Merle Kramer works as a stenographer for a psychiatrist. She is casually dating Karl Benson, a private eye and former cop. Merle mentions in passing that one of her boss's patients is an author with recurring dreams of murdering his wife, and she includes the fact that the wife owns valuable jewels. When the wife is found murdered in a manner identical to that of her husband's dream, the husband is naturally the prime suspect. But as the investigation of the police and insurance investigator Joe Cooper proceeds, it turns out that several people in the case, including Merle, are not what they seem. Written by
Jim Beaver <email@example.com>
A cop coming out of the room where suspect Merle Kramer is being questioned says "this looks like an all night affair. I think I'll call the misses and have her put the dinner in the oven". I would seem the fridge would be a more likely place. See more »
I've never known a congenital wise-guy yet that didn't outsmart himself.
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One thing about Manhandled there are no shortage of suspects for the murder of Irene Hervey. About three quarters of the way through the murderer is revealed. It's what happens after that which gives Manhandled a rather unusual twist.
What's really odd about the film is that other than being a leading man and someone for Dorothy Lamour to take an interest in, Sterling Hayden has very little to do with the solving of the case. Hayden plays an insurance investigator whose company sends him in to help the police solve the case and recover the stolen jewels. But usually in these films it's the private investigators who show up the slow witted cops. That's not what happens here, lead detective Art Smith is very much on the job, more so than the audience is lead to believe all through the film.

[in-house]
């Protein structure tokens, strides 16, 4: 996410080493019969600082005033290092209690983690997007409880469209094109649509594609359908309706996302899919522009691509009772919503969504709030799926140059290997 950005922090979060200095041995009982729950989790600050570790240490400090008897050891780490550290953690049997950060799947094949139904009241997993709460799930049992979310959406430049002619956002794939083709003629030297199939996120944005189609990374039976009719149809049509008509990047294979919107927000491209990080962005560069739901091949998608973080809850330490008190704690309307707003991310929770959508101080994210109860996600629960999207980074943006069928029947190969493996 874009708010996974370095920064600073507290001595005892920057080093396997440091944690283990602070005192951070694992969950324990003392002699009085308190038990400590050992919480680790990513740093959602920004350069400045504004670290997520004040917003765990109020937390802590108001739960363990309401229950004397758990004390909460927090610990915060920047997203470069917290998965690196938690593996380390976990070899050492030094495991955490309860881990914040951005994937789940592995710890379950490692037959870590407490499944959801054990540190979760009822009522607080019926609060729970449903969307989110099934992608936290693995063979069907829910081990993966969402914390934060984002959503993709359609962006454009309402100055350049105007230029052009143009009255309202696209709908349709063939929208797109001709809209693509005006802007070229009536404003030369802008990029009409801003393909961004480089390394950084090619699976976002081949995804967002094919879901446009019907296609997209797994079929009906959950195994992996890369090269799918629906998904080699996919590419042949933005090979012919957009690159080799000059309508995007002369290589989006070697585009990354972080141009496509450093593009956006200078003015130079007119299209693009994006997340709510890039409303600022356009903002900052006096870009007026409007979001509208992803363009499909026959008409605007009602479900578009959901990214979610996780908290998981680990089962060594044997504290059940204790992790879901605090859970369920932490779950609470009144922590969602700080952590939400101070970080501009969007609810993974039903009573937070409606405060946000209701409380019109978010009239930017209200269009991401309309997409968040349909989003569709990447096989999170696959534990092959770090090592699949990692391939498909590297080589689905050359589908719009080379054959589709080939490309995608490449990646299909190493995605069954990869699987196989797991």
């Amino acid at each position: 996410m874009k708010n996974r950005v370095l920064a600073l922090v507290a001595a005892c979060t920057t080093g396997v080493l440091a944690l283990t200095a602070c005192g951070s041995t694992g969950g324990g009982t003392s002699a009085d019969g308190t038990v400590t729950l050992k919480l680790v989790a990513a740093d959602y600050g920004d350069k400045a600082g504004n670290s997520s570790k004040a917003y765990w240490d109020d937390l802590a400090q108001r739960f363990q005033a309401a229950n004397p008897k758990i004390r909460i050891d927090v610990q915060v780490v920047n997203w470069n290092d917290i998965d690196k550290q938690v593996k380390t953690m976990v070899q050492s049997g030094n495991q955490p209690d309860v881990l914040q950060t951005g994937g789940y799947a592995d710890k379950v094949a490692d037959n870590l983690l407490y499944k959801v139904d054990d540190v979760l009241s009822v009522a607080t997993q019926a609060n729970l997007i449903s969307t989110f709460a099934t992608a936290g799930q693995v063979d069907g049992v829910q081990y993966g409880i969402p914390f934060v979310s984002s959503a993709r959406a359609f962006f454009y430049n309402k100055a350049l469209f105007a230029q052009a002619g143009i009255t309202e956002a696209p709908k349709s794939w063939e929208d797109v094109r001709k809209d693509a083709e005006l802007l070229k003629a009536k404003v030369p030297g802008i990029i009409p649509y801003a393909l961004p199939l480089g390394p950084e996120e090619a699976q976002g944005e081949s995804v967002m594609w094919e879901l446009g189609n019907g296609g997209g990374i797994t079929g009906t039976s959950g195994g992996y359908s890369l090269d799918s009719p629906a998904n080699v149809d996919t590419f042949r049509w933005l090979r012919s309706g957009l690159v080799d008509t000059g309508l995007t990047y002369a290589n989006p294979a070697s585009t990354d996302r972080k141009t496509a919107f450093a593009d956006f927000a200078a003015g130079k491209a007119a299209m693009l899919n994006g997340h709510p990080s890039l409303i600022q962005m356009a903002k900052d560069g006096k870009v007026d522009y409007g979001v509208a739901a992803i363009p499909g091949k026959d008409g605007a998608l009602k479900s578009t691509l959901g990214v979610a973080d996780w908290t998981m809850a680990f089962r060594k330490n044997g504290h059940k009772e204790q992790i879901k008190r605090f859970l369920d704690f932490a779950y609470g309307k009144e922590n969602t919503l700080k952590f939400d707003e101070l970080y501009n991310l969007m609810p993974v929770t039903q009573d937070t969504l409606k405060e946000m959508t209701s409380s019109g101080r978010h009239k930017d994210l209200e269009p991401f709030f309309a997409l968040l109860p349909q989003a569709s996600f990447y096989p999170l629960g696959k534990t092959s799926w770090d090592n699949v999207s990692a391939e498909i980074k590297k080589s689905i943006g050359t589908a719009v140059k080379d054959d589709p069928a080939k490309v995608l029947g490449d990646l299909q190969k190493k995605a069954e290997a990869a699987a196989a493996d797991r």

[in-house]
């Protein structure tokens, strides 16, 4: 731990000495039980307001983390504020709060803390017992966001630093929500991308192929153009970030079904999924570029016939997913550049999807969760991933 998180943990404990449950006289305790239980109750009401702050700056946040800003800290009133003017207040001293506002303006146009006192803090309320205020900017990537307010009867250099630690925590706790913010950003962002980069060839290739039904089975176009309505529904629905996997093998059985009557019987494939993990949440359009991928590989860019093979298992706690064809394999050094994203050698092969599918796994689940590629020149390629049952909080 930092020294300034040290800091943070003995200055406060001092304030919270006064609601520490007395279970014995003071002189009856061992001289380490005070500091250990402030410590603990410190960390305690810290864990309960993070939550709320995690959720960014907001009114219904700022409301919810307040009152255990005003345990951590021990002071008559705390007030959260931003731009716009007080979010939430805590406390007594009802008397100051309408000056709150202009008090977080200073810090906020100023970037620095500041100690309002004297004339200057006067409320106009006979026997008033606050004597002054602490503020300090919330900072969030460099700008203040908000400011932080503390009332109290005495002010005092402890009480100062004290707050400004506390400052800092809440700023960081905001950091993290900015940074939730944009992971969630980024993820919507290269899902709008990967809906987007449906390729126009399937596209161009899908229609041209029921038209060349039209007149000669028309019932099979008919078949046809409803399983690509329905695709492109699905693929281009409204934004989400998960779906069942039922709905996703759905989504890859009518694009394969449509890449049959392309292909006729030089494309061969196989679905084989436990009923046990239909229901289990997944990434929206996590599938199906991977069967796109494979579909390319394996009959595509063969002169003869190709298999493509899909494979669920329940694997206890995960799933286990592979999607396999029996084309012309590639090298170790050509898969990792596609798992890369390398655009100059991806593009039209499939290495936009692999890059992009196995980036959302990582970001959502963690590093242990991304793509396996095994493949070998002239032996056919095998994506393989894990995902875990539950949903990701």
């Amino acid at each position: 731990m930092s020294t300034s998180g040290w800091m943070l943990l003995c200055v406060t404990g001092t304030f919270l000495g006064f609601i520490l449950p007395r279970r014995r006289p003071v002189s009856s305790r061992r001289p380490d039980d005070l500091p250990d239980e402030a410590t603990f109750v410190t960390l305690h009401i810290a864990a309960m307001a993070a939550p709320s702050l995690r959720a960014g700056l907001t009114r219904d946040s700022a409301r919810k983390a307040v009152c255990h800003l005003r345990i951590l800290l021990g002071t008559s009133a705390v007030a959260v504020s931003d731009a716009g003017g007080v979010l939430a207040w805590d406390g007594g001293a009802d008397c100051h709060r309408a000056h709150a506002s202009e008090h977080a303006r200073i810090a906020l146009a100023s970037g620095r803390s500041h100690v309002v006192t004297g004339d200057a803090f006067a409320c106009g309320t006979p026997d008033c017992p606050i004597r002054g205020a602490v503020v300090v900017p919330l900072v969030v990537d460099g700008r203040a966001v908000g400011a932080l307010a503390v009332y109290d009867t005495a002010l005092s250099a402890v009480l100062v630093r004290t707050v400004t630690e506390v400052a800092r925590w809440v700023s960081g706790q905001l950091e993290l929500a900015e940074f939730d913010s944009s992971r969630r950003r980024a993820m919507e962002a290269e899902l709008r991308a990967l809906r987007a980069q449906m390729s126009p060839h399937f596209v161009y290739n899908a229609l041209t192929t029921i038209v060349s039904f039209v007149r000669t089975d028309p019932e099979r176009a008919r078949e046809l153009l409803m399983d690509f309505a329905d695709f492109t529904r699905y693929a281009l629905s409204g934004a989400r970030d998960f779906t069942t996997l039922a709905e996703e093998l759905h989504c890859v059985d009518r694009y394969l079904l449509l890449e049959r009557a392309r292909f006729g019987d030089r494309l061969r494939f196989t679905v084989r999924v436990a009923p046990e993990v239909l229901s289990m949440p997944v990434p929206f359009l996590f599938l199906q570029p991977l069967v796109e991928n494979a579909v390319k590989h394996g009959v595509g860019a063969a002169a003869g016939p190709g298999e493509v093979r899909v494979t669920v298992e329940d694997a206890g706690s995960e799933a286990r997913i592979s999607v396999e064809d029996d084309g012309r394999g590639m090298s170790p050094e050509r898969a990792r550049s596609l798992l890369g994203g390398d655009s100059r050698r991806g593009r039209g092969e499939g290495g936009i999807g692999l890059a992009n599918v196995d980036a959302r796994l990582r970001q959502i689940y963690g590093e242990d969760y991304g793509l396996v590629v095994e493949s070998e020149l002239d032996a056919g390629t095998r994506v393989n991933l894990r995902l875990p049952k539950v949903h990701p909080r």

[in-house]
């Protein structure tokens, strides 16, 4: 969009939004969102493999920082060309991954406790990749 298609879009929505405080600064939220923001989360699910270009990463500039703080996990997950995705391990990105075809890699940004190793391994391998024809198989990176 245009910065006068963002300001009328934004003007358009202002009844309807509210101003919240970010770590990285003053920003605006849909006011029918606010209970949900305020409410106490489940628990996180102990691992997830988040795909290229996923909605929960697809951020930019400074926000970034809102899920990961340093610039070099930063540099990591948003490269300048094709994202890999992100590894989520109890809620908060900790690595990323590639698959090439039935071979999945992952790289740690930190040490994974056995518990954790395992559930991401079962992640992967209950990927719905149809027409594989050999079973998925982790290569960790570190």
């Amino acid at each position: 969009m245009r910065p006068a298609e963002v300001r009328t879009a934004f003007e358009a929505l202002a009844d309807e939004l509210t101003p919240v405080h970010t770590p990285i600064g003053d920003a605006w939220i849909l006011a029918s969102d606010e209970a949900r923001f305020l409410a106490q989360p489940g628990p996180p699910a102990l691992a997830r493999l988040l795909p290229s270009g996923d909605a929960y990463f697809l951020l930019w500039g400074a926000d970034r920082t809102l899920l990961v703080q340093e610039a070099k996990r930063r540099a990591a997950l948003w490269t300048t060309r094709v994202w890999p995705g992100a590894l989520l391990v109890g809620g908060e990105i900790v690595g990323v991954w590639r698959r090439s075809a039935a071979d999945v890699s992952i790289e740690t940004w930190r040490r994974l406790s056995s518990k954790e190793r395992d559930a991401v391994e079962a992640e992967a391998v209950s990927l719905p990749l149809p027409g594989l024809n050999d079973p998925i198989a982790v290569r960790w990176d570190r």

I'm thinking that Paramount and Sterling Hayden were about to come to an unfriendly parting and Paramount did not want to exhibit Hayden in any kind of good light. He did two films before his war service and this was the third of three afterwards. Still Hayden did do well with what little to do he was given.
Manhandled is made by the host of character actors in the film playing some interesting parts. There's Alan Napier, Hervery's husband who has been having recurring dreams about killing his wife. There's Harold Vermilyea the psychiatrist Napier was seeing about said dreams and who Dorothy Lamour works for. There's Dan Duryea who is a private detective who's been seeing Lamour. Finally there's Philip Reed who Hervey's been seeing on the side.
So when Hervey is murdered the suspects are a plenty. I will say this that the actual culprit is someone who thinks fast on their feet. But it turns out the cops have not been as dumb as the culprit suspects.
Paramount as a studio did not do much in the way of noir. But when they did do it, the results were pretty good like Manhandled.
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